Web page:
Seven priests went into a bar… This may sound like the start of a (bad) joke until you read on and discover that they did not actually get to go in because the doorman of the City Arms in Cardiff thought they were on a stag do. All was amicably resolved in the end when the manager realised they were genuine and gave them free pints all round.
I have a certain sympathy with the doorman but the story also illustrates something a little darker. I’m thinking of the issue of political correctness linked to freedom of speech and freedom of expression. I have written in this column before about the effect of social media in public life, the perceived ‘right’ to express your personal opinion, whether it is based on truth or lie simply because it’s your view. It is a very small step for this, in turn, to become a ‘right’ not to be offended.
Universities Minister Jo Johnson set this particular hare running back in March when he wrote to universities saying that they would be compelled to include a clear commitment to freedom of speech in their governance documents to counter the culture of censorship and so-called safe spaces.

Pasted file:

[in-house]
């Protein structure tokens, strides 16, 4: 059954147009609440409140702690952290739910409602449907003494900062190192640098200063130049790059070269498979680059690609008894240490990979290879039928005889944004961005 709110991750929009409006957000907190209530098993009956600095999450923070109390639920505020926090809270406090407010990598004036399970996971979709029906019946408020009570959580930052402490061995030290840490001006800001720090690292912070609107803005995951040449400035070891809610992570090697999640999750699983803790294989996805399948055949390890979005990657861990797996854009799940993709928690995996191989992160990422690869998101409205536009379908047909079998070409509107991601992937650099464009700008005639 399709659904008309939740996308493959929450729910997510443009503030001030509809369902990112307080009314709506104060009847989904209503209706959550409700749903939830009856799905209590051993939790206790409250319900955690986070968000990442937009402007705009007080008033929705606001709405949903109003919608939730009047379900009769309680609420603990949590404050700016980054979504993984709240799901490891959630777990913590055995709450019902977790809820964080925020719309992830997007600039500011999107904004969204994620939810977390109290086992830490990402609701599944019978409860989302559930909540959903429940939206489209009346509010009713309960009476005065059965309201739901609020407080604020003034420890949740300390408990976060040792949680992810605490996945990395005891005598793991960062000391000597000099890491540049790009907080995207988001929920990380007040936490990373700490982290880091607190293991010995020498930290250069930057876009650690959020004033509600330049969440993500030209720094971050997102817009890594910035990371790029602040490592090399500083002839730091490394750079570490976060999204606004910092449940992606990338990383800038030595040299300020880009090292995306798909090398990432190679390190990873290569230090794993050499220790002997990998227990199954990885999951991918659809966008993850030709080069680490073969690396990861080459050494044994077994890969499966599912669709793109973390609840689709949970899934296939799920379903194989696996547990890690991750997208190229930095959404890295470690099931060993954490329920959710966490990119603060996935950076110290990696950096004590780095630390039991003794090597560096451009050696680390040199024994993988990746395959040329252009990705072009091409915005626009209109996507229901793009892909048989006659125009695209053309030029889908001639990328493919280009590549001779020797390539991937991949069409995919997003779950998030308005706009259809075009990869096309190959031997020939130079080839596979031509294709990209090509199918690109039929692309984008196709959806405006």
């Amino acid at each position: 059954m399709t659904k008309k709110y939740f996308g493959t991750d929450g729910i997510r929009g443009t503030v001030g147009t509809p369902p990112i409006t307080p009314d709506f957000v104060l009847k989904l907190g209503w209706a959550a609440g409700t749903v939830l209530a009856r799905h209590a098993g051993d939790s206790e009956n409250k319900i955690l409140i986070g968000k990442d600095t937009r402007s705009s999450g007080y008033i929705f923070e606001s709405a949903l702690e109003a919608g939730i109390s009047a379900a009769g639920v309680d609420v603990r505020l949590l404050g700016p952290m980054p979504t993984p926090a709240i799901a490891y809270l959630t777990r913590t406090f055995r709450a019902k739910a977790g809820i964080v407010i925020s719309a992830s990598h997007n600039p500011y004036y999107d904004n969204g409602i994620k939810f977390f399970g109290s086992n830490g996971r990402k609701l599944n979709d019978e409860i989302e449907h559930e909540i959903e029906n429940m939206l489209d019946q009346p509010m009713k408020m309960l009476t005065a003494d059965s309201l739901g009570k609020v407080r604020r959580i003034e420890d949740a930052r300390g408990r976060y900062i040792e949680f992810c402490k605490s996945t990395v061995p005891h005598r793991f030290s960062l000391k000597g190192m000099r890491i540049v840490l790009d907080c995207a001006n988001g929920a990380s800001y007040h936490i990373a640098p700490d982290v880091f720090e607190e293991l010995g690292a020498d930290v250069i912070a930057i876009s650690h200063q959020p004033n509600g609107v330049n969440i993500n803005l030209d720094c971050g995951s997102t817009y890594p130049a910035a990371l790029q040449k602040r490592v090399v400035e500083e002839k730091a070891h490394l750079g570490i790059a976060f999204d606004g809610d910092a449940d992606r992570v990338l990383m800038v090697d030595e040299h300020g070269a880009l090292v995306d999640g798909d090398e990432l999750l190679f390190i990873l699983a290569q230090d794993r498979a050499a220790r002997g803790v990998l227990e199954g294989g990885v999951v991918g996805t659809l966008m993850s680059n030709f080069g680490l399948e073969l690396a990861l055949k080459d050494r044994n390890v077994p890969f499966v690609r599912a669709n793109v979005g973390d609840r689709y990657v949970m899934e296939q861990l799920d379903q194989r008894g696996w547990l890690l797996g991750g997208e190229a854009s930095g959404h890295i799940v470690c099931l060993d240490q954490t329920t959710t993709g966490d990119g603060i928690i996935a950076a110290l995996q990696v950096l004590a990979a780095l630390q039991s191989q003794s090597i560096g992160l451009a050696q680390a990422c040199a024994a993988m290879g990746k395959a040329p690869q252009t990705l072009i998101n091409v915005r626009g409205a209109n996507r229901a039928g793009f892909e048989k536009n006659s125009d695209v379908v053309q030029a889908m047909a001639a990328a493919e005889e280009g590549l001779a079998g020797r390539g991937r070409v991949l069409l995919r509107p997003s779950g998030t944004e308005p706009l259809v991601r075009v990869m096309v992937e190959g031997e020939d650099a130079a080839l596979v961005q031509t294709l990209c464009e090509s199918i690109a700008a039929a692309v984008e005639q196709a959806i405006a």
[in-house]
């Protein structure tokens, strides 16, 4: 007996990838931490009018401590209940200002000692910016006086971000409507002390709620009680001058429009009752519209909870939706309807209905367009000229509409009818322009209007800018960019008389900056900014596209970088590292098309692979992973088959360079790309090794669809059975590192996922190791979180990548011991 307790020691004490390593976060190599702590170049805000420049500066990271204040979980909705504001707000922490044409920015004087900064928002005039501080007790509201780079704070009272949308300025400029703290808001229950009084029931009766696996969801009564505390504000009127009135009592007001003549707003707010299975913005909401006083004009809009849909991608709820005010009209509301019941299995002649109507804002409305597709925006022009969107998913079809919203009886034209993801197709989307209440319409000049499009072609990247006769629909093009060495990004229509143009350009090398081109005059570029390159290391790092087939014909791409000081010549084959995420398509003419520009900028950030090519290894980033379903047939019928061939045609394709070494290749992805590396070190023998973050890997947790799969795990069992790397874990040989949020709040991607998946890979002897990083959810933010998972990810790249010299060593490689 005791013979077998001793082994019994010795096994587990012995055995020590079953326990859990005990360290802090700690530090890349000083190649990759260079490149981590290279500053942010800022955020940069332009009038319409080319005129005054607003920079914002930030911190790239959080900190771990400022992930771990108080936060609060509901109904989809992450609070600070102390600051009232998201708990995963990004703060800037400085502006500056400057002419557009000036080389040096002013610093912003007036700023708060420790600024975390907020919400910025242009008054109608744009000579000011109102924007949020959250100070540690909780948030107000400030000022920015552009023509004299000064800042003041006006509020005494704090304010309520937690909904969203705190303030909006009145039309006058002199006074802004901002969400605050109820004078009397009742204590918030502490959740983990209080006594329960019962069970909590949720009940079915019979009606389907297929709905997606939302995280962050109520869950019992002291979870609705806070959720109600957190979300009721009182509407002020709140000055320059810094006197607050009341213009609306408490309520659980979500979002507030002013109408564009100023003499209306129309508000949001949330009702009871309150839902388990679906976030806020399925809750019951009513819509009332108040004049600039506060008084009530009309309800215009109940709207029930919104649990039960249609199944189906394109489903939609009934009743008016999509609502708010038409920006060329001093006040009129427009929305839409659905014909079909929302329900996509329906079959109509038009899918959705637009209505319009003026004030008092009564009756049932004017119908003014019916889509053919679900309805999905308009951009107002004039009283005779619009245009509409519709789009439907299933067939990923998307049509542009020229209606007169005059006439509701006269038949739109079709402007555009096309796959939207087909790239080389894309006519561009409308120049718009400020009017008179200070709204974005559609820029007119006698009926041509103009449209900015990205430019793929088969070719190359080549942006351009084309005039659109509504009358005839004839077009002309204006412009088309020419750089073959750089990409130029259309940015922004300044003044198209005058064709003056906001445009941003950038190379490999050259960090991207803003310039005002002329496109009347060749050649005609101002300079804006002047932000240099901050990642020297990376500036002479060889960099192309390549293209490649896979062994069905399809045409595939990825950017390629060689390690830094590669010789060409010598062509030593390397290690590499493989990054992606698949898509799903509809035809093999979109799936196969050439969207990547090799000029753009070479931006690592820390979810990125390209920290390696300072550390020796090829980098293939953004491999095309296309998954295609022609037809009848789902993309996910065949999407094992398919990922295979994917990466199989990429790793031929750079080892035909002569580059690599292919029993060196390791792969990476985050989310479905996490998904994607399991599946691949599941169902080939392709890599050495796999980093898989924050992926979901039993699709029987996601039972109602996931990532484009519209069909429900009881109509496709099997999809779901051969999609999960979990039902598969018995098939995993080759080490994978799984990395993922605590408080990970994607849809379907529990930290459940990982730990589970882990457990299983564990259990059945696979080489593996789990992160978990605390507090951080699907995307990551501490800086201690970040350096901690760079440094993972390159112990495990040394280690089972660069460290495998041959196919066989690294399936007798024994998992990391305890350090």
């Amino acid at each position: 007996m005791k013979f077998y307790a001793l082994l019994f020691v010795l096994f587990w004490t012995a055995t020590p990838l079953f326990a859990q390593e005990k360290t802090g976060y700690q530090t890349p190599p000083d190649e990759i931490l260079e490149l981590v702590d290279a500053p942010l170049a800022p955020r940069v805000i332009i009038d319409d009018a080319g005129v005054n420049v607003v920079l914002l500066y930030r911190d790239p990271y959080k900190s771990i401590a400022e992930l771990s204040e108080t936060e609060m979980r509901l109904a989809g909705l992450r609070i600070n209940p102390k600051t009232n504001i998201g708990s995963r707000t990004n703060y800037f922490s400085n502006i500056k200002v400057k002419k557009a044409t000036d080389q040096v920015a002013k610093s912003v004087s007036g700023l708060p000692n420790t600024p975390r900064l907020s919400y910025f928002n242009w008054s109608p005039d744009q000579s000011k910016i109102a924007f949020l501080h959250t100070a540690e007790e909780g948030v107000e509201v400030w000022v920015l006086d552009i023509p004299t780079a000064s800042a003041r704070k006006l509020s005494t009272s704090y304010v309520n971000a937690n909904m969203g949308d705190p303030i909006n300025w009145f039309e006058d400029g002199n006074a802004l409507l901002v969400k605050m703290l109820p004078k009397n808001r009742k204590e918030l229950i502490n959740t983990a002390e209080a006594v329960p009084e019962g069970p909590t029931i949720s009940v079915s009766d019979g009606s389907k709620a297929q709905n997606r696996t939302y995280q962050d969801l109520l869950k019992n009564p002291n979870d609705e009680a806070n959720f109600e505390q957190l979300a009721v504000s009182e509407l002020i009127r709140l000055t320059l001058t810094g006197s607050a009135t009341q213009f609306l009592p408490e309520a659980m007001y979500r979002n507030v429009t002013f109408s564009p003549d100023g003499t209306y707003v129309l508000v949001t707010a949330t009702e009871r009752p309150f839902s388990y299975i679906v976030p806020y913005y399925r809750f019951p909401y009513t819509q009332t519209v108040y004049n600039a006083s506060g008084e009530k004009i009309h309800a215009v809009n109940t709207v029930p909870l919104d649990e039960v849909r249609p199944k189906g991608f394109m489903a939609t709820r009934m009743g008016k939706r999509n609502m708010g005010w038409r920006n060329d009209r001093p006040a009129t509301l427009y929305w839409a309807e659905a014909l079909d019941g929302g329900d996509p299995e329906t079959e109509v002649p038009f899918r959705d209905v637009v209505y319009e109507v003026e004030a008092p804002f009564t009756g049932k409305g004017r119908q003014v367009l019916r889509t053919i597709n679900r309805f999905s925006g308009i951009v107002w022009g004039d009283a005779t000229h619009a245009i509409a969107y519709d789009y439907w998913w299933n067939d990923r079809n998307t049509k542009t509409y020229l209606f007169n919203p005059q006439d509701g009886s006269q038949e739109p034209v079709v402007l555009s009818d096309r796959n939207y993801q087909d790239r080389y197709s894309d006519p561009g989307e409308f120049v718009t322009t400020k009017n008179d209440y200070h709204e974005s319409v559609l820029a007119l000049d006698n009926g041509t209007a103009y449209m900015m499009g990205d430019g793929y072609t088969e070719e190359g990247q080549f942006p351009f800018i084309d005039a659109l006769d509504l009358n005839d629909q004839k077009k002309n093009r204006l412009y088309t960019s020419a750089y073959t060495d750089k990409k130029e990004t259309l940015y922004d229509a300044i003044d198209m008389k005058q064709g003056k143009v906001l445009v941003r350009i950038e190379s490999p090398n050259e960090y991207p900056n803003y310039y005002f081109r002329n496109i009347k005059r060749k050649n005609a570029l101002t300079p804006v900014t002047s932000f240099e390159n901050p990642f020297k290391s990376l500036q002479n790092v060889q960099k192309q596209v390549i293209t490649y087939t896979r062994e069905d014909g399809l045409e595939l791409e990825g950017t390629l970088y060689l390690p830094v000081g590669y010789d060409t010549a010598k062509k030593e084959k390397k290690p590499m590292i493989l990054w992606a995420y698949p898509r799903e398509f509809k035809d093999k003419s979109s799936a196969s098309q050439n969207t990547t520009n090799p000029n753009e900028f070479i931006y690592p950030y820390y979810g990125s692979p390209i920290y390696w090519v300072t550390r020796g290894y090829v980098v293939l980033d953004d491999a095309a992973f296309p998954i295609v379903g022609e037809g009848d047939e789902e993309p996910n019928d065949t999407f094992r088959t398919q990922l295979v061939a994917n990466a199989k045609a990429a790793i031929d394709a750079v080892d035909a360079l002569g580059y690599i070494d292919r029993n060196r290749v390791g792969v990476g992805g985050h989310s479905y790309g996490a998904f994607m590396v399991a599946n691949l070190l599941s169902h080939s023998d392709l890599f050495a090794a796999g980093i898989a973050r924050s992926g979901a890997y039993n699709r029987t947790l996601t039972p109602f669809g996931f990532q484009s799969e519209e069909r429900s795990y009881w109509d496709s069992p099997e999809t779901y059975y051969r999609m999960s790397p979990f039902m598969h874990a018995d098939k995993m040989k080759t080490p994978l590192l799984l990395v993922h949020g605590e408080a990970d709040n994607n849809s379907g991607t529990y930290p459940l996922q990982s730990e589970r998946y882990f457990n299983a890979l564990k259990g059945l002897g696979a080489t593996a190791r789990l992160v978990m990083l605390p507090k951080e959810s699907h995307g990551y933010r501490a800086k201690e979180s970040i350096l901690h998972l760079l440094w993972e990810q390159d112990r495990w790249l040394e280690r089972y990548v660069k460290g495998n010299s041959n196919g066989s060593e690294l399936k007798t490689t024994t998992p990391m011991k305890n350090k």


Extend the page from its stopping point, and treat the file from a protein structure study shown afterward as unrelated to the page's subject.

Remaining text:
The concept of safe spaces and no platform movements have swept across campuses, including the campaign to ban Germaine Greer from giving a speech after her allegedly “offensive” comments about transgender people. At the other end of the scale, it appears that even some innocuous fancy dress outfits have been banned by student unions, along with terms such as “gentleman’s agreement” and “mankind” in case they cause offence.
But students are also the victims here. Censorship has steadily increased at universities, with 94 per cent of campuses having some restrictions on freedom of expression, up from 90 per cent last year and 80 per cent in 2015. In a letter to The Times last week, Baroness Deech, former principal of St Anne’s College, Oxford, said, “Freedom of speech within the law should be protected, especially in universities. Yet the university authorities are complicit in allowing the free exchange of ideas to be closed down.” She goes on to say that students too have become ever more censorious. “They claim a right not to be offended, but we cannot secure freedom of expression if we all also maintain a right not to be offended.” She challenges Vice Chancellors to respond. In the interests of those British freedoms which have made us the envy of the world for so long, perhaps we should all wake up and be prepared to take up that challenge.